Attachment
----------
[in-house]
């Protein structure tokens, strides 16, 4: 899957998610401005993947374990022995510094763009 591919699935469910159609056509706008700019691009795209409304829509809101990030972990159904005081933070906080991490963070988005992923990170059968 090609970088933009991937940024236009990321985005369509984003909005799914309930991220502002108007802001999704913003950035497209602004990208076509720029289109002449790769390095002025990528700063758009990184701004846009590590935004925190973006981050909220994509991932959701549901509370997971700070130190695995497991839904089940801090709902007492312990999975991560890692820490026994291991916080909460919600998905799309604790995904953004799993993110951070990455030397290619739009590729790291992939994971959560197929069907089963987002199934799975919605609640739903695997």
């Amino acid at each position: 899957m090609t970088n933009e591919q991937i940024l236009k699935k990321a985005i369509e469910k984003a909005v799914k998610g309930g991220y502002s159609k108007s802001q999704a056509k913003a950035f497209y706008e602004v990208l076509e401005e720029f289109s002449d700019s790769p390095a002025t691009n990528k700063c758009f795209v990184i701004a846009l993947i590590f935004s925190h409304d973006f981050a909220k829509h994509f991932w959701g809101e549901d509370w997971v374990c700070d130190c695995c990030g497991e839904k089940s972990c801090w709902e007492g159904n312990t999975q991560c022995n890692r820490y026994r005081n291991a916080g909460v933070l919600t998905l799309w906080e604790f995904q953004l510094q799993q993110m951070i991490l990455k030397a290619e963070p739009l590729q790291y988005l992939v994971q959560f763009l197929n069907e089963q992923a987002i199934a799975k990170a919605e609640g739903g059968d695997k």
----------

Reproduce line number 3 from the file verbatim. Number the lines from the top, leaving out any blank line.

């Amino acid at each position: 899957m090609t970088n933009e591919q991937i940024l236009k699935k990321a985005i369509e469910k984003a909005v799914k998610g309930g991220y502002s159609k108007s802001q999704a056509k913003a950035f497209y706008e602004v990208l076509e401005e720029f289109s002449d700019s790769p390095a002025t691009n990528k700063c758009f795209v990184i701004a846009l993947i590590f935004s925190h409304d973006f981050a909220k829509h994509f991932w959701g809101e549901d509370w997971v374990c700070d130190c695995c990030g497991e839904k089940s972990c801090w709902e007492g159904n312990t999975q991560c022995n890692r820490y026994r005081n291991a916080g909460v933070l919600t998905l799309w906080e604790f995904q953004l510094q799993q993110m951070i991490l990455k030397a290619e963070p739009l590729q790291y988005l992939v994971q959560f763009l197929n069907e089963q992923a987002i199934a799975k990170a919605e609640g739903g059968d695997k």